REAX: In Seattle, Jerry Brewer writes Schultz's "dire attempt to right his wrong is the longest of all shots. And though he probably won't admit it, he's motivated in part by a desire to suppress fan anger. If Seattle becomes an NBA ghost town, he doesn't want to walk around fearing for his coffee beans" (SEATTLE TIMES, 4/15). Suns President & COO Rick Welts, formerly Sonics Dir of PR, said of the Sonics' situation in Seattle, "It breaks my heart, but at the same time I understand it. But even if the team leaves, I believe there will be another NBA team. It would be the most attractive (U.S.) city not in the NBA." Welts added: "If an arena is built, I just think the market would be incredibly attractive for another NBA team. But that's my heart talking. There's not much I can do about it professionally." Welts said of Stern, "It's a subject I don't discuss with him because it's too personal for me" (SEATTLE POST-INTELLIGENCER, 4/15).

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  • Bobcats Owner Asks Local Businesses For Increased Support

    Johnson Says Charlotte's Business Community
    Not Giving Bobcats Enough Support
    Bobcats Owner Bob Johnson yesterday said that Charlotte's business community "has fallen short in its support" of the Bobcats, leading him to ask execs across the region to "pony up more money for tickets, suites and sponsorships," according to George, Bonnell & Oliver of the CHARLOTTE OBSERVER. Johnson: "I am absolutely concerned. I am doing everything I can to make this team work, including writing a lot of checks." But some Charlotte business and government leaders have said that a losing team is a "tough draw, that the Bobcats face more competition for entertainment spending than the [Charlotte Hornets] and that Johnson hasn't been highly visible as an owner." Johnson said he has lost "significant money" since purchasing the team in '03. Johnson has spent "several days in Charlotte this month, using that time to personally appeal to the heads of major companies ranging from Wachovia to Harris Teeter." Johnson said that he "wants more 'real, hard financial support'" from businesses as several private suites and club seats are up for renewal this year in the newly named Time Warner Cable Arena. Johnson's "big stake has left him making up the difference in team deficits." Johnson: "I didn't expect to be making money at all, but (I expected) not to lose as much." While Johnson declined to say how much he has lost, a source familiar with the team's business operations "placed those losses at $50[M] or more." Charlotte City Council member Warren Turner: "[Johnson's] got to put a product on the court. Charlotte's not going to support a losing anything." Former Bank of America Chair & CEO and Bobcats investor Hugh McColl said that he will "keep buying tickets, and he hasn't seen any significant signs of anemic business support." McColl: "If anything, I think enthusiasm is building. Hopefully next year we'll have a playoff contender, and we'll see things pick up" (CHARLOTTE OBSERVER, 4/15).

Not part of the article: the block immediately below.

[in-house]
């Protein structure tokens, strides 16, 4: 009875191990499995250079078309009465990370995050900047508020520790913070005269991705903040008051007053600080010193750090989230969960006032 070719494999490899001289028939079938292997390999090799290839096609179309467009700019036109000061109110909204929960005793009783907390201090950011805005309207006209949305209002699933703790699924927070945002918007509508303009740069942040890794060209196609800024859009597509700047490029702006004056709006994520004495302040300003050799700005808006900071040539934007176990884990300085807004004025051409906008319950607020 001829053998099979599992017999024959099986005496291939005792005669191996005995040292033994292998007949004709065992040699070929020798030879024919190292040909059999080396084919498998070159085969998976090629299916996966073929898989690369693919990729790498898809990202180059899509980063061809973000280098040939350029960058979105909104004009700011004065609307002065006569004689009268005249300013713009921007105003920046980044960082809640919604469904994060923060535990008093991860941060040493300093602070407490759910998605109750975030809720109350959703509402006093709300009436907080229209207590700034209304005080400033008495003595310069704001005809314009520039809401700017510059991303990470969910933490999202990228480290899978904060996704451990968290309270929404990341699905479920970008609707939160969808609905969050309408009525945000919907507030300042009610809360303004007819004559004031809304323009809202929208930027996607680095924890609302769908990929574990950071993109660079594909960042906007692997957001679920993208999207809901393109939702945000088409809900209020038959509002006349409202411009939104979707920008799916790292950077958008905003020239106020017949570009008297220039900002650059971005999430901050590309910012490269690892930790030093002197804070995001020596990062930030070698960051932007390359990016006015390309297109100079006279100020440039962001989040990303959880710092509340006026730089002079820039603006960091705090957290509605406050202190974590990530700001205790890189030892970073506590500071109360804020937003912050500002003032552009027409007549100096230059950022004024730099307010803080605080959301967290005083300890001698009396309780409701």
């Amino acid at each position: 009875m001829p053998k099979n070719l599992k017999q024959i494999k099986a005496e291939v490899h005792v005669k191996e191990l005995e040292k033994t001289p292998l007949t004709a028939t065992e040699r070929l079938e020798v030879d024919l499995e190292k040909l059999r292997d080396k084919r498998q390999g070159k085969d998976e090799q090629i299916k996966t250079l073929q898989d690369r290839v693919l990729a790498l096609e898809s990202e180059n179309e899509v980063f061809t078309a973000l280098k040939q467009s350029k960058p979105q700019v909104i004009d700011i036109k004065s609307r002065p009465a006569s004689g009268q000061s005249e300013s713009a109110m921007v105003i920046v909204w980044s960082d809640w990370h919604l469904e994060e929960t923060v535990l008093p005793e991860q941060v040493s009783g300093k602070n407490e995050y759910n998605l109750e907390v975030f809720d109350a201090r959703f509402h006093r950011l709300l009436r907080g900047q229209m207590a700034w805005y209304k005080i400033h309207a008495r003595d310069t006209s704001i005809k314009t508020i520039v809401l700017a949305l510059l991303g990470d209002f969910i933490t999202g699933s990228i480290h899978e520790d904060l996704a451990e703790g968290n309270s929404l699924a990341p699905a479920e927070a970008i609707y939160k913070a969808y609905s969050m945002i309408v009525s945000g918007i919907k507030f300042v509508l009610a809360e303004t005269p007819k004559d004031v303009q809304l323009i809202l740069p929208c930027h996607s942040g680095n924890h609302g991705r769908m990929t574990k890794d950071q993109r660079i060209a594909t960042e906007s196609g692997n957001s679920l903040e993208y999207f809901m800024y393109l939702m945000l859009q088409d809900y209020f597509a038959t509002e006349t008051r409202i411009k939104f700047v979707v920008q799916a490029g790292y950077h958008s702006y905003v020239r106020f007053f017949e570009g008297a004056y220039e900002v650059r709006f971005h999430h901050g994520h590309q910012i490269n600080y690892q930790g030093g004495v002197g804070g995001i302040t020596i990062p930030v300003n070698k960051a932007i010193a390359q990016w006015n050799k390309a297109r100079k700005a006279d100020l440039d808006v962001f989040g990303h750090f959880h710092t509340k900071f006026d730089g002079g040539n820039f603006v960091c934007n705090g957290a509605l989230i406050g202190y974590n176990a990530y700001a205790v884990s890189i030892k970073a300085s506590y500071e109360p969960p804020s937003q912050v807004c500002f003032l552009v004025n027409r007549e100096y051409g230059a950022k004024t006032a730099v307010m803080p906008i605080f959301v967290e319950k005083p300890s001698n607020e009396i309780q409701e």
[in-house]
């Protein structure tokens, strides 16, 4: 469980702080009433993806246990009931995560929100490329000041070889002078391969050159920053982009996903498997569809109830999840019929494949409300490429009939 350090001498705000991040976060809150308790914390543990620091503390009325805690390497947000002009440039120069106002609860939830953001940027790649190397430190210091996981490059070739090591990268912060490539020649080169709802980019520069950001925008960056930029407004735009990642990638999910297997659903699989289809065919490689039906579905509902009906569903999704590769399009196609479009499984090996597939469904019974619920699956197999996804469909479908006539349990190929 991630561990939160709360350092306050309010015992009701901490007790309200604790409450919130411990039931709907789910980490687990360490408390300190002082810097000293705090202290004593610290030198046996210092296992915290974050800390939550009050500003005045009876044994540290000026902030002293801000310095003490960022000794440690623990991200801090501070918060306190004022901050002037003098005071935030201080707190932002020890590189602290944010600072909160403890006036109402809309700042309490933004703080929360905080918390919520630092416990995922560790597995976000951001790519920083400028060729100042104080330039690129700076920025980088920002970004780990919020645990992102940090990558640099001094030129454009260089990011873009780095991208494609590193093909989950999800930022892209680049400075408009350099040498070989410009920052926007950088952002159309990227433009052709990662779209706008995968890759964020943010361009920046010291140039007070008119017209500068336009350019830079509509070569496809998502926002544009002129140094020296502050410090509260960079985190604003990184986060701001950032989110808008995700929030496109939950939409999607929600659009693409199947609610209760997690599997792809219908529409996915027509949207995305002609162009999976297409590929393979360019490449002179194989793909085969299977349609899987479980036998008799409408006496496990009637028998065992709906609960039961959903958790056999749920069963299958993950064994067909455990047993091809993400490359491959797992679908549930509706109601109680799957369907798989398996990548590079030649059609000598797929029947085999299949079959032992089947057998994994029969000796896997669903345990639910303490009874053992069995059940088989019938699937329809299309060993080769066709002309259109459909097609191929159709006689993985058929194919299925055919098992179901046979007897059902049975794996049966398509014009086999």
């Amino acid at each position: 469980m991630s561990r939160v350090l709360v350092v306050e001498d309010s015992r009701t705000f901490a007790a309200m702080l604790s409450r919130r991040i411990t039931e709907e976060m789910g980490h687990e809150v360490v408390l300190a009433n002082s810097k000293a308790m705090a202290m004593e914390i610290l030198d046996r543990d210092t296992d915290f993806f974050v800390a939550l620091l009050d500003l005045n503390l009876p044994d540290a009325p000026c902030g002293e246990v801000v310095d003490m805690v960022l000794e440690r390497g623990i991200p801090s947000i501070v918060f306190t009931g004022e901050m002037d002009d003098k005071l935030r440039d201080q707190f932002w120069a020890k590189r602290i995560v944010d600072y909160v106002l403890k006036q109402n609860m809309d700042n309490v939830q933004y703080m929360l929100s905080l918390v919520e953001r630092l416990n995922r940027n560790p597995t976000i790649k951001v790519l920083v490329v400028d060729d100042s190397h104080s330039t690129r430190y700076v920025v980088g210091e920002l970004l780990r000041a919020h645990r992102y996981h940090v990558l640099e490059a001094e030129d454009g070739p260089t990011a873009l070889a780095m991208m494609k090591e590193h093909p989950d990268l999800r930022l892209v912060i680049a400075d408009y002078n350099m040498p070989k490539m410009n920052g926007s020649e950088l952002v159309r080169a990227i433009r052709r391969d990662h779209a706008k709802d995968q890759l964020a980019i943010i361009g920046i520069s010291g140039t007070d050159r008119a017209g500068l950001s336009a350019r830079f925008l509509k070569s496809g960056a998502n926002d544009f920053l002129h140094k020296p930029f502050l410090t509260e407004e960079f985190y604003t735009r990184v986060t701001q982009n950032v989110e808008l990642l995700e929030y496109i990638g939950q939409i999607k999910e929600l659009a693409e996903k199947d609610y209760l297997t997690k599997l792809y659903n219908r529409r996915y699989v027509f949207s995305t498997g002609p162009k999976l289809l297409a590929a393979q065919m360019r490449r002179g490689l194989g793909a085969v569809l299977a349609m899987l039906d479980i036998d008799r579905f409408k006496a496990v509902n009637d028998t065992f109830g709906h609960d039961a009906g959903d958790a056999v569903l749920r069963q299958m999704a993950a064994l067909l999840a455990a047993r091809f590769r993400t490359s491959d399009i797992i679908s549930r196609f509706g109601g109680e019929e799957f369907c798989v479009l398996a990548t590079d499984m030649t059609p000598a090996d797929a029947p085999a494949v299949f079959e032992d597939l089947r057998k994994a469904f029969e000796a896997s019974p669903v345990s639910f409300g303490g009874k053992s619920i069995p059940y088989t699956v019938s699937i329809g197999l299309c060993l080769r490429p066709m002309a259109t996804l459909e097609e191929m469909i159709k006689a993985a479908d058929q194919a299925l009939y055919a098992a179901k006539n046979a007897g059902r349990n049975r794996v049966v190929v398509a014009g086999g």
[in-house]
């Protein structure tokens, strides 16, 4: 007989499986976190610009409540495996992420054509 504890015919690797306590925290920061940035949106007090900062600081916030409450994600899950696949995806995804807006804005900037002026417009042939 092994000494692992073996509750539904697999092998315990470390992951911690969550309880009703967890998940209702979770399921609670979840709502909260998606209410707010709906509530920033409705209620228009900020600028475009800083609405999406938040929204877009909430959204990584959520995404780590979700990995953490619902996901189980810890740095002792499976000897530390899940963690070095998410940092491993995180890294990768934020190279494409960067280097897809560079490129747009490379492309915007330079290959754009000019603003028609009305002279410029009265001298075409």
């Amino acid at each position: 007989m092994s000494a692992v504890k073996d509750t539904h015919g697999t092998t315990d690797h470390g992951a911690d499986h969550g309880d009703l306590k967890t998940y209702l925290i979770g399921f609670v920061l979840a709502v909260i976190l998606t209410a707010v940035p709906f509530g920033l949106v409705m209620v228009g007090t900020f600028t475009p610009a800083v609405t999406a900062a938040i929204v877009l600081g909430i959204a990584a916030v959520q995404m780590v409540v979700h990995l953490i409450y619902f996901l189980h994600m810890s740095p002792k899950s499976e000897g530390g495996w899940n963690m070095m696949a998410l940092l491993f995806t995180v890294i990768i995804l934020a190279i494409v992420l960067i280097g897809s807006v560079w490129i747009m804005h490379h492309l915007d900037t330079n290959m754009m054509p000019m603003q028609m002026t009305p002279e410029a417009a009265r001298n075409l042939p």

PEANUT GALLERY: In Charlotte, Tommy Tomlinson writes of Charlotte business leaders letting Johnson down in terms of team support, "The short answer is, [Johnson's] right. The long answer is, Charlotte ain't the town it used to be." Tomlinson: "Now we've been burned. The Hornets left us. Building a new arena turned into a knife fight. Those big companies are shedding jobs. And a lot of those gleaming new houses are under foreclosure." He added: "Very little of that is Bob Johnson's fault. It's just bad timing" (CHARLOTTE OBSERVER, 4/15).

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  • Knicks Offer Free Food, Drinks At MSG For Fan Appreciation Night

    Knicks Offer Unlimited Free Food
    During Fan Appreciation Night